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Matinee: Leonard Nimoy Share This on LinkedIn   Share This on Google   Tweet This   Forward This

13 December 2014

Saturday matinees long ago let us escape from the ordinary world to the island of the Swiss Family Robinson or the mutinous decks of the Bounty. Why not, we thought, escape the usual fare here with Saturday matinees of our favorite photography films?

So we're pleased to present the sixty-third in our series of Saturday matinees today: Leonard Nimoy.

This 10-minute interview, which took place in his northern California home in 2008, begins with an interesting admission. Nimoy doesn't think of himself, he says, as a daily working photographer but "a conceptual artist who uses photography to express concepts."

He doesn't go out looking for pictures, that is, but comes up with a concept to photograph. Photography is simply his medium.

He remembers about being told, as a boy in synagogue, not to look when a certain blessing was being given. Years later, he asked a rabbi about it. Why can't you look?

You don't want to look, the rabbi explained, because the blessing is given by a deity who suddenly becomes present, giving off a powerful light that could, like the sun, damage you if you look at it. So you protect yourself by not looking.

Which made Nimoy think of images, what she might look like, what this light was.

That's how he introduces his photo book The Full Body Project, which occupied him at the time. It's a series of portraits of large bodied women.

In a 2007 interview with Scott Simon on NPR, Nimoy explained:

I think, in general, we are sort of conditioned to see a different body type as acceptable and maybe look away when the other body type arrives. It was my first introduction of that kind of work. And when I showed some of that work, there was a lot of interest. And it led me to a new consciousness about the fact that so many people live in body types that are not the type that's being sold by fashion models.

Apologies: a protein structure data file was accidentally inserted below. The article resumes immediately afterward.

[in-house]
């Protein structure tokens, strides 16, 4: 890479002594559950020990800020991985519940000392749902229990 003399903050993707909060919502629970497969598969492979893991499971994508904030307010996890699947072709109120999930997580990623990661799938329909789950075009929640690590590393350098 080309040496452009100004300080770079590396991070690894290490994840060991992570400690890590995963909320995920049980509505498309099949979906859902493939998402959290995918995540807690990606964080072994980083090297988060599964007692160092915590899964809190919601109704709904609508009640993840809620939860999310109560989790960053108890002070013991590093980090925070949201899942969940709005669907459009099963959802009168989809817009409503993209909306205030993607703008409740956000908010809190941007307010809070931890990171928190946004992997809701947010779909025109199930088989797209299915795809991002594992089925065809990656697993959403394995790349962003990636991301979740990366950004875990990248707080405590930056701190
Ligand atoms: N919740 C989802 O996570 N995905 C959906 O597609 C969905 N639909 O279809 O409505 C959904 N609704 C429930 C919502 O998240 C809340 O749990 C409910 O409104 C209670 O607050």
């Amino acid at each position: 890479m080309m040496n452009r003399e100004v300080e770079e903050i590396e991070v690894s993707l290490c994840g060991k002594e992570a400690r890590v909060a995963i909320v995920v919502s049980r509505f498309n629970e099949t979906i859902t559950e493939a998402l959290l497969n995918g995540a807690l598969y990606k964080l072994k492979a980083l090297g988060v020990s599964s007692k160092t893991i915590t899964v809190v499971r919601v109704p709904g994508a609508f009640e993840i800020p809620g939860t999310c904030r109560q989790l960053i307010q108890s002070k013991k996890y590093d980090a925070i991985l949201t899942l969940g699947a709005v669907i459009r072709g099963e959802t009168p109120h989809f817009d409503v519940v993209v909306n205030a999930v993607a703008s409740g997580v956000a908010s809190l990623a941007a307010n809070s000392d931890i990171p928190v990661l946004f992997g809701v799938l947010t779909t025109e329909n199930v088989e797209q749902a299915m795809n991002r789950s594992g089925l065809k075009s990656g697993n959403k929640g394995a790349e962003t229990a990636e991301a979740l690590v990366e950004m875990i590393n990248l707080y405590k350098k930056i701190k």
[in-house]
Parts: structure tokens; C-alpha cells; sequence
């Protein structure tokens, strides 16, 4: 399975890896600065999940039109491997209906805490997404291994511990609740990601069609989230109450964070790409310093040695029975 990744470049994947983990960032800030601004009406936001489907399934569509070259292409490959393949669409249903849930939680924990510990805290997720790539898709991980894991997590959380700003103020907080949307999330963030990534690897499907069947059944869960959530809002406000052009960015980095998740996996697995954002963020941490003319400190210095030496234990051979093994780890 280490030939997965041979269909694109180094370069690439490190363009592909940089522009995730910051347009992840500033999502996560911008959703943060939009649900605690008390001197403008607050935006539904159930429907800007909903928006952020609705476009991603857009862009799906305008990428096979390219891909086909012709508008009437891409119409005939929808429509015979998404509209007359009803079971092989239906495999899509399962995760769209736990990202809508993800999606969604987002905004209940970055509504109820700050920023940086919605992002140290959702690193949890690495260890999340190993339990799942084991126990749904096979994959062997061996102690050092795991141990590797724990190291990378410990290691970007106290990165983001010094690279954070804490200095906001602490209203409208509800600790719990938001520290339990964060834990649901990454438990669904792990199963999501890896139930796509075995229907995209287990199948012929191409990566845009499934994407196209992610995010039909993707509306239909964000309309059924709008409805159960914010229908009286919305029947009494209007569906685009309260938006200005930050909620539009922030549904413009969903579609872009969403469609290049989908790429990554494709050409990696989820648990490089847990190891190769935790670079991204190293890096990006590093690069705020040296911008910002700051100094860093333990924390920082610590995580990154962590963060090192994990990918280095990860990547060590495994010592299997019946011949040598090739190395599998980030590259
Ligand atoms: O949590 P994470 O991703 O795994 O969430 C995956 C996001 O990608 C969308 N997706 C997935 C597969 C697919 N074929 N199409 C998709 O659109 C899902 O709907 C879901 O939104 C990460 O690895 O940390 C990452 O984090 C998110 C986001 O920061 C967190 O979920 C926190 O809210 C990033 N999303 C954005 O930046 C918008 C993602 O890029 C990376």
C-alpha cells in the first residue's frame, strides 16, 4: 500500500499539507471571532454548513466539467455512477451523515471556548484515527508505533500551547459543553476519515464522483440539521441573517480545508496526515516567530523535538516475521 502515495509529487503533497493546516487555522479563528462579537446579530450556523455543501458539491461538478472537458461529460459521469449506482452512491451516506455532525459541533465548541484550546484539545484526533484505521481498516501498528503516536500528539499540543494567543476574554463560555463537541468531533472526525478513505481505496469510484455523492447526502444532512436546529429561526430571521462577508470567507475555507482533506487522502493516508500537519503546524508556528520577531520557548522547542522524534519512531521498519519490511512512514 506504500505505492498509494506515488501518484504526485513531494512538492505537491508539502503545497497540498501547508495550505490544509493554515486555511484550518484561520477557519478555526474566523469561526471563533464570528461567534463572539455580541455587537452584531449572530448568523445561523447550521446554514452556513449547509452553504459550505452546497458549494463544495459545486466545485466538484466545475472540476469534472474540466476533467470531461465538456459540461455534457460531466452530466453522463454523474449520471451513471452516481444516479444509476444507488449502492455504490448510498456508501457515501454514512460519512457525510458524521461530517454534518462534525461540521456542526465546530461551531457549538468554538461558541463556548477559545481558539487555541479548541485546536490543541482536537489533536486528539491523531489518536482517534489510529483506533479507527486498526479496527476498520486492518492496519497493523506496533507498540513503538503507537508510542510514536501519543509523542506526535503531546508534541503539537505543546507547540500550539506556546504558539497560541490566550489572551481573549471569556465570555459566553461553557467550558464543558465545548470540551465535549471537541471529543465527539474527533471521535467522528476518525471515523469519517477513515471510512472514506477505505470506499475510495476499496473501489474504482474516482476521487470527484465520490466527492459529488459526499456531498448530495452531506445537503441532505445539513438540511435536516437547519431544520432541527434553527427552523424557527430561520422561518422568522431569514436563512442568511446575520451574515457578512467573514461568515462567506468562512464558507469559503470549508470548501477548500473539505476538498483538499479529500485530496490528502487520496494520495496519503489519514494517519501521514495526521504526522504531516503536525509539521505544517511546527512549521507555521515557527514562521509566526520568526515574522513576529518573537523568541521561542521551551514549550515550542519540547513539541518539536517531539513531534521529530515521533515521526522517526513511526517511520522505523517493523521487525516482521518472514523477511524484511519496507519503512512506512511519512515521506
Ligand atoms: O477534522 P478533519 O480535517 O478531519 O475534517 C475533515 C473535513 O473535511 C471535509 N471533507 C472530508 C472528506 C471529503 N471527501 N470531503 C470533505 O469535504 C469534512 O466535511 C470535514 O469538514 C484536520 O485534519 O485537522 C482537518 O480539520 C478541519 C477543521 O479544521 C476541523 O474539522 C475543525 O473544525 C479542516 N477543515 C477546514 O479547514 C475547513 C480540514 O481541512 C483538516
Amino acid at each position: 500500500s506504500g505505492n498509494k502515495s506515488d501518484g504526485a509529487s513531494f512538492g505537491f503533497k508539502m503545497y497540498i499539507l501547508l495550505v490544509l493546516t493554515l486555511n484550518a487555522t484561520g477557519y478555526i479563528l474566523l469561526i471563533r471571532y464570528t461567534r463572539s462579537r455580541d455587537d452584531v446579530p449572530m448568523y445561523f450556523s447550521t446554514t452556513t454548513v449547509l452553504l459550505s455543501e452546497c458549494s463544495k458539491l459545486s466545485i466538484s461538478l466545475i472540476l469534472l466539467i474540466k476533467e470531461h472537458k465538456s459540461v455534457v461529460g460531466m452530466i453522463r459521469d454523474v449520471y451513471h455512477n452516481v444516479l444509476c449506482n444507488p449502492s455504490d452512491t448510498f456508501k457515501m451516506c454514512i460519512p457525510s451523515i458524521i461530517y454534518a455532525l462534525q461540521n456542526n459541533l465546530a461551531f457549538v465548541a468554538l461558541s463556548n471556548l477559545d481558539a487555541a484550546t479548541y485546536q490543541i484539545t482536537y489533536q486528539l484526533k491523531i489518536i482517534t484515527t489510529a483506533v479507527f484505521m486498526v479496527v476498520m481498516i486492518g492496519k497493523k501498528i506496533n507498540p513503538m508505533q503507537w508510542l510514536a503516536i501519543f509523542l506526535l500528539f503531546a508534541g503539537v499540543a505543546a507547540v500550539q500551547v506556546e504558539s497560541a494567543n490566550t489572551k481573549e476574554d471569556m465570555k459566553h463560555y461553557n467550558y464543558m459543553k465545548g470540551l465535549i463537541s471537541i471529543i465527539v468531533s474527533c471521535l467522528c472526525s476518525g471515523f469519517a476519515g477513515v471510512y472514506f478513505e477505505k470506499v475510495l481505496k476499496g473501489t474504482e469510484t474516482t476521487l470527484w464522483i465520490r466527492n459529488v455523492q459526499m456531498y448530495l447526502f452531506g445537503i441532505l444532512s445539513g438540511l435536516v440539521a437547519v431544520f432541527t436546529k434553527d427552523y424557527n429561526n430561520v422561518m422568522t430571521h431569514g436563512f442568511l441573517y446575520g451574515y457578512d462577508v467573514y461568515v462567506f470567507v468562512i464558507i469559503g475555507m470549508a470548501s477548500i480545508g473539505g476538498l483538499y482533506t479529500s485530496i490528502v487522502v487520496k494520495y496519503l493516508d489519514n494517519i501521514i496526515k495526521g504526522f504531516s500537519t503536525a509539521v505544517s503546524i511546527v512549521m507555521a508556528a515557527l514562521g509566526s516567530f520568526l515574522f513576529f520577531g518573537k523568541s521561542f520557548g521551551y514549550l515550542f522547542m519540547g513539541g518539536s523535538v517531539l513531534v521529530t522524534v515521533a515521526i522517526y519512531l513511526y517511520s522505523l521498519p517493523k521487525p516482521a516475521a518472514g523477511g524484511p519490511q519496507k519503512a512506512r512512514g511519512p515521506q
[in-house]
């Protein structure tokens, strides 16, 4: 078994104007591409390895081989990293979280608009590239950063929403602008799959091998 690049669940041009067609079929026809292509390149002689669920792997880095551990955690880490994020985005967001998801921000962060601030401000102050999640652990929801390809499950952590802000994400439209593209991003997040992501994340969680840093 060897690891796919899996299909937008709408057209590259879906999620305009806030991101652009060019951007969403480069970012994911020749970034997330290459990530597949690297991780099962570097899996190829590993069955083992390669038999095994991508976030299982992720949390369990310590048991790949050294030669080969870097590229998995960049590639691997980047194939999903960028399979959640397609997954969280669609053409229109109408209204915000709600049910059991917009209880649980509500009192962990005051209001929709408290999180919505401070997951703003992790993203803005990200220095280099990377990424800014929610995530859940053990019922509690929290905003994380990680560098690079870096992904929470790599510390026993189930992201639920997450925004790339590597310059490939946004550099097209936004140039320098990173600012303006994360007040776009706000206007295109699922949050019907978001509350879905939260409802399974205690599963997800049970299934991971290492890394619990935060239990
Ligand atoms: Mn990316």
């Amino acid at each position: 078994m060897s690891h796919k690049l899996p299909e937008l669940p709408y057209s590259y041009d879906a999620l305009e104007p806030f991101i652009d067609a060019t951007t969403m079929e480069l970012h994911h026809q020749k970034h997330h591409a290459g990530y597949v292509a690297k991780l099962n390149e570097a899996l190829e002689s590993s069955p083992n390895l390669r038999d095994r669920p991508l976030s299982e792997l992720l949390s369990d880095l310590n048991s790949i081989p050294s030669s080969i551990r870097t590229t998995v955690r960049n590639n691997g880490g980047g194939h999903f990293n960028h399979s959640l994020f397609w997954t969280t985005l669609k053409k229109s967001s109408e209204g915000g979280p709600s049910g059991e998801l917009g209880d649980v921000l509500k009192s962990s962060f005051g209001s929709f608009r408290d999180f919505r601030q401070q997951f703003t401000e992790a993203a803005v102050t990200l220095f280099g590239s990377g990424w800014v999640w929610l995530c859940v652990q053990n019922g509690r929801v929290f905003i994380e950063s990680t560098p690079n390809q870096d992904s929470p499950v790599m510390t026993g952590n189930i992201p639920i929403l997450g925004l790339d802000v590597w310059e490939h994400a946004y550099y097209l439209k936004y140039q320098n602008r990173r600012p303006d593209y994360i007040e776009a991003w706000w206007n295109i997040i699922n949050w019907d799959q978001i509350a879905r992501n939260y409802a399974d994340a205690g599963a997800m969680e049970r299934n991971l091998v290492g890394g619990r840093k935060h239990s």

He had struggled to find a way to photograph the large body, finally coming up with a sculptural presentation.

And the photographs did come off looking like marble sculpture, and people were quite fascinated by it. I often heard the word beautiful about this very large unusual shape of a body.

The images, some of which are shown in the video, are indeed striking. "They are my own voice," he says, which makes this particularly figurative work his most rewarding. Nobody else is doing this, he notes.

He mentions Ruth Bernhard as an influence. But, he says, the problem was that Bernhard herself was doing Bernhard so there was no point in him doing Bernhard, too.

He admiringly remembers Robert Heineken, his professor at UCLA in the 1970s. Heineken, who started the photography program there, taught him how to think of photography as a medium for artistic expression. Use photography as an art form. Look for themes, not ideas. That all came from Heineken.

"The artistic eye can be awakened," Nimoy says. Maybe not in everyone, but if it's latent, "it can be developed."

He admits he has the luxury of not having to support his family with his photography. But he finds immense satisfaction in simply "creating an object." Making a picture is magic. "It's my creative outlet," he concludes.

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